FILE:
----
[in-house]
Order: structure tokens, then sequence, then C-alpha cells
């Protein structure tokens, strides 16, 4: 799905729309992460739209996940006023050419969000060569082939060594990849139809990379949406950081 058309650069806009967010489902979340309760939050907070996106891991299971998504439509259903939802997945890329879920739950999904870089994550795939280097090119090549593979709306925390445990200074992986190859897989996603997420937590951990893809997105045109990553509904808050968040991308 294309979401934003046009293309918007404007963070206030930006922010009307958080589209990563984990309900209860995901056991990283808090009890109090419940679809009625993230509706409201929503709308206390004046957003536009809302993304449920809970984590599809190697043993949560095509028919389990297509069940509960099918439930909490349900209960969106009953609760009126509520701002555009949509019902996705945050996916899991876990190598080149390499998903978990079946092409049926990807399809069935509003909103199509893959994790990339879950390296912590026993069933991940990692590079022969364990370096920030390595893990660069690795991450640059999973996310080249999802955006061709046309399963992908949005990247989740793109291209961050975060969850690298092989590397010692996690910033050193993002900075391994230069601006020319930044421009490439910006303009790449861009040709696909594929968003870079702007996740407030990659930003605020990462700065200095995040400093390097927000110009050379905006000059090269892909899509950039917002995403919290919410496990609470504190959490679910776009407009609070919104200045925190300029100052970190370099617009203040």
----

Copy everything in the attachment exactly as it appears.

[in-house]
Order: structure tokens, then sequence, then C-alpha cells
């Protein structure tokens, strides 16, 4: 799905729309992460739209996940006023050419969000060569082939060594990849139809990379949406950081 058309650069806009967010489902979340309760939050907070996106891991299971998504439509259903939802997945890329879920739950999904870089994550795939280097090119090549593979709306925390445990200074992986190859897989996603997420937590951990893809997105045109990553509904808050968040991308 294309979401934003046009293309918007404007963070206030930006922010009307958080589209990563984990309900209860995901056991990283808090009890109090419940679809009625993230509706409201929503709308206390004046957003536009809302993304449920809970984590599809190697043993949560095509028919389990297509069940509960099918439930909490349900209960969106009953609760009126509520701002555009949509019902996705945050996916899991876990190598080149390499998903978990079946092409049926990807399809069935509003909103199509893959994790990339879950390296912590026993069933991940990692590079022969364990370096920030390595893990660069690795991450640059999973996310080249999802955006061709046309399963992908949005990247989740793109291209961050975060969850690298092989590397010692996690910033050193993002900075391994230069601006020319930044421009490439910006303009790449861009040709696909594929968003870079702007996740407030990659930003605020990462700065200095995040400093390097927000110009050379905006000059090269892909899509950039917002995403919290919410496990609470504190959490679910776009407009609070919104200045925190300029100052970190370099617009203040």